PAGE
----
• Pasta sauce – we still make a year’s supply of pasta sauce every September
  • Pasta – my mother’s ravioli & cannelloni would make even top chefs envious
  • Pizza dough / pizza
  • Cured meats – ham, bacon, salami …etc.
  • Sausages
  • Wine & sometimes vinegar
  • Preservatives – jam, peaches, peppers, pickles…etc.

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My father had a background in farming back in Italy and would often purchase some meats directly from local farmers to save money. Chickens, rabbits, pigeons and quails found their way into a large chest freezer and later on to our dinner table. For years, my father raised his own rabbits in the garage. (Rabbit is still one of my favourite meals)

Other ways that my father saved money:

  • Avoided eating out, told people that restaurant food made him sick
  • Always took a bag lunch to work – thermoses full of leftovers & coffee – ate by himself to avoid ridicule from his co-workers
  • Paid cash – never own a credit card
  • Rarely borrowed money – only from family and always paid them back
  • Car pooled to work
  • No pets, in his opinion, a total waste of money
  • Restricted vacations to going back to Italy to visit family
  • Limited his entertainment to visiting friends & relatives (plus weddings of course)

When I was in high school, my father got me a high paying summer job at the industrial plant where he worked. He stressed that doing the most boring, dirty and repetitive jobs well would guarantee that I would get rehired next summer. Following his advice, I ended up working at the same plant all through high school and university, graduating debt free. (After three summers, I was put in charge of an all student afternoon shift)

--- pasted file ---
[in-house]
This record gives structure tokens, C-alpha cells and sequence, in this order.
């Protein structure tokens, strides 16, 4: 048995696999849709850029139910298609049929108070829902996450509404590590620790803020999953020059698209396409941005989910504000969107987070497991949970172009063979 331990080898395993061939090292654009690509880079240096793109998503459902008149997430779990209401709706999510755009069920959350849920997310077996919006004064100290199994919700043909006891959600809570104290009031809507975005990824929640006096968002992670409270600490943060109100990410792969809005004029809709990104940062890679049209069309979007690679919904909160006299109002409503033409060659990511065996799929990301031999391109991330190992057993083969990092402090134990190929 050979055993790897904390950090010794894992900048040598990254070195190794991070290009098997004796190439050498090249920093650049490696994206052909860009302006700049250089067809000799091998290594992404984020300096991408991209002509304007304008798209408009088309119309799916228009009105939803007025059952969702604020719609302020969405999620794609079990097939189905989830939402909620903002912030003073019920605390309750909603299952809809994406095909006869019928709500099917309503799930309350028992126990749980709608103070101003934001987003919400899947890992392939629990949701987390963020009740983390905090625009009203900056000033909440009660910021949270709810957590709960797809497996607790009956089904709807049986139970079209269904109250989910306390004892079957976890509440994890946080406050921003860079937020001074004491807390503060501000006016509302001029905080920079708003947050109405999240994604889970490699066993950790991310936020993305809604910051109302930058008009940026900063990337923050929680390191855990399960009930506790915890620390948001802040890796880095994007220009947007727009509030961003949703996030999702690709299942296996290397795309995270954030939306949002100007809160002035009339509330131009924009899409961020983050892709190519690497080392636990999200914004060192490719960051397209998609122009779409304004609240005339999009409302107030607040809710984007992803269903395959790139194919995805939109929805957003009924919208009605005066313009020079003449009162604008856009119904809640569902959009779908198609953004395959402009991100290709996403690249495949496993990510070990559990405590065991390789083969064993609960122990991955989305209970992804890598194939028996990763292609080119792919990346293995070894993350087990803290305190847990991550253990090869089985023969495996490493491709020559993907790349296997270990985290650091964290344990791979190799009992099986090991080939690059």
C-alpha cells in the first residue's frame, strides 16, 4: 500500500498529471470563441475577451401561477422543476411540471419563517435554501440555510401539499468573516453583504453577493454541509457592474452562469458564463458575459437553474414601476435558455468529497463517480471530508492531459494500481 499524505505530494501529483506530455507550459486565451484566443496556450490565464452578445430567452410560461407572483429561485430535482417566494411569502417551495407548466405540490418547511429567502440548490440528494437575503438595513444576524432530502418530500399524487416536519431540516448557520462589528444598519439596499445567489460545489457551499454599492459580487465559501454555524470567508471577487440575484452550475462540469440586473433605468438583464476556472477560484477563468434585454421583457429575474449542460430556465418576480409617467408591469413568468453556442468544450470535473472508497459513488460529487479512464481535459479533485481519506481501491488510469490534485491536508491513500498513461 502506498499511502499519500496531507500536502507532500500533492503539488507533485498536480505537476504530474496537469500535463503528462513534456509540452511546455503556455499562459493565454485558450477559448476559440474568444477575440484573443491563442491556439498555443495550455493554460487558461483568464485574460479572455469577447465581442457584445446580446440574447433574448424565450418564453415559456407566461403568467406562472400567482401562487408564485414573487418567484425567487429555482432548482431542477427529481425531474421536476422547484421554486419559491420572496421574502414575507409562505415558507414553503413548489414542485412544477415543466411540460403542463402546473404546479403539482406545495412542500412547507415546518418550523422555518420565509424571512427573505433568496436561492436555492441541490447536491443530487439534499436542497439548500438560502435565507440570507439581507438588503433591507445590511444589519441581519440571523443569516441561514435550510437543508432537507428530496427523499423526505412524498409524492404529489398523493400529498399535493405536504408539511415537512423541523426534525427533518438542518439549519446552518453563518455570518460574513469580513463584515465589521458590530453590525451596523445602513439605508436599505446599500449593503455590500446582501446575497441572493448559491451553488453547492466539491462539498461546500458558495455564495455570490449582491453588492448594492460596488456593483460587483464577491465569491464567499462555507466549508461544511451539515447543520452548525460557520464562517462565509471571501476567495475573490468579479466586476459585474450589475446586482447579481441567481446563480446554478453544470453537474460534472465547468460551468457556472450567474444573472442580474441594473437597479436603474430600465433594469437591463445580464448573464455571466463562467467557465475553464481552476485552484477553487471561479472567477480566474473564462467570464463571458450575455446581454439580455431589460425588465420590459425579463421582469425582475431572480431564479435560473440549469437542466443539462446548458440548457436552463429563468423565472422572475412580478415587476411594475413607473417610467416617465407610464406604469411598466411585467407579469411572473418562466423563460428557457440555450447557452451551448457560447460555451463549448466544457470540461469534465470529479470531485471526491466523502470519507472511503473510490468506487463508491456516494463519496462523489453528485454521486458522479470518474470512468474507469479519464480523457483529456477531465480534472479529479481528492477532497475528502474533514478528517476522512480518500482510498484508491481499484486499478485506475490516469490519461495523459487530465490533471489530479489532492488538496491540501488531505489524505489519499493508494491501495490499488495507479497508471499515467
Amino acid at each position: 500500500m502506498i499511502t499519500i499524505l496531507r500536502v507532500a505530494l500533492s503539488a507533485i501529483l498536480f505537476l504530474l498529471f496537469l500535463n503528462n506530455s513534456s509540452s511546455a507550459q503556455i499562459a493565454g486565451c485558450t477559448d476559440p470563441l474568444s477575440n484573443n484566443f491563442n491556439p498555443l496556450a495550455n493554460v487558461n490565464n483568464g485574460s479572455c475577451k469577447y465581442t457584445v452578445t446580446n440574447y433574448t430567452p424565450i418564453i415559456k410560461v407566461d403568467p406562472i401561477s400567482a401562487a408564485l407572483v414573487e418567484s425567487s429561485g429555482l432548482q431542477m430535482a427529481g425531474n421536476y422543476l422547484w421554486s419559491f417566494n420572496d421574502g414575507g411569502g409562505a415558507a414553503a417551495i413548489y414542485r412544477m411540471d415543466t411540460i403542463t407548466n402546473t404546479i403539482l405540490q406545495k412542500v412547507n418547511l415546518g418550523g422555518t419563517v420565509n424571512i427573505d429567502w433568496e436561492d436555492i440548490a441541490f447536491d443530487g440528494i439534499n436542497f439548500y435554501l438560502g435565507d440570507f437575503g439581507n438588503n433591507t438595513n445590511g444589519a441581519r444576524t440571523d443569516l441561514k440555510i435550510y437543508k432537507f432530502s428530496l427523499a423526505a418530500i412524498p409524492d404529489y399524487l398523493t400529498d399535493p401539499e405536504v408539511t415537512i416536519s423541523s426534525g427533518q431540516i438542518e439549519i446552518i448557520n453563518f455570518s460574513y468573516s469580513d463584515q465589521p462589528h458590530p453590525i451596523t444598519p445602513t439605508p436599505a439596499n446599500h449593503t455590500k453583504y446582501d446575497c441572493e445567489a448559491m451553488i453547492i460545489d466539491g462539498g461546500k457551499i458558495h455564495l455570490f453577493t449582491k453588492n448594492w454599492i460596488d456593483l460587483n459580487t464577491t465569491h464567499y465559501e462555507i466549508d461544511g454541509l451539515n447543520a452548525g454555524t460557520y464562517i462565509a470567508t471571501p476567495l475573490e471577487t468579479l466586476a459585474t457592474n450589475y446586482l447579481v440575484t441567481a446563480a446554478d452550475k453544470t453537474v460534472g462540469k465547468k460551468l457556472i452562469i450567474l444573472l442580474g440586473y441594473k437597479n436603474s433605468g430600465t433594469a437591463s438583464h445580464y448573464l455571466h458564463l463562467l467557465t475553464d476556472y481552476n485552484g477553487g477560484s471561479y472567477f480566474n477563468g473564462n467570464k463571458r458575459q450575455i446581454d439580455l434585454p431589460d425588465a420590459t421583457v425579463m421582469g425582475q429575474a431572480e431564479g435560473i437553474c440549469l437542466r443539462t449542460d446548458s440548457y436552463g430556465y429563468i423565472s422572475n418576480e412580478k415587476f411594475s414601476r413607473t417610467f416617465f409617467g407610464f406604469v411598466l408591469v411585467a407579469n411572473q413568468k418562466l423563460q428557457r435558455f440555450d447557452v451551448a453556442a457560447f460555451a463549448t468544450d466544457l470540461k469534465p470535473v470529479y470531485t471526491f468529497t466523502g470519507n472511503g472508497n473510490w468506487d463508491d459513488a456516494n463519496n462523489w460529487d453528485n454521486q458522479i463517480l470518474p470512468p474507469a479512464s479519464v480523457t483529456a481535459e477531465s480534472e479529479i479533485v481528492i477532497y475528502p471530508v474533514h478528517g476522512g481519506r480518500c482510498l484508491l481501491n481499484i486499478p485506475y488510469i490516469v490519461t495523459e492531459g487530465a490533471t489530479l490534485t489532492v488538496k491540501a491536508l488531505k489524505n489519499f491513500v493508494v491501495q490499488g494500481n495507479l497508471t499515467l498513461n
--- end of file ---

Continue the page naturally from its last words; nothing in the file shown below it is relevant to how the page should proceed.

My father taught me that it is easy to excel in jobs that you enjoy but surpassing expectations doing lousy jobs can have its benefits. In my opinion, the real irony was the work experience from my summer job was more valuable in running my own small business than my university education. An argument that I never won with my father even after his plant shut down and he had to come to work for me. “You will always have that piece of paper to fall back on!”

Considering that my father was a teen during the Great Depression and then drafted into World War II, he enjoyed the simple things in life to the fullest. Despite all his hardships, he was proud to own the roof over his head. He really enjoyed sharing a home cooked meal with his friends, along with a glass or two of  his homemade wine. To honour all the sacrifices that he made, I followed a old Italian tradition and named my son after him.

wine   Salute Papa!

 

HAPPY FATHER’S DAY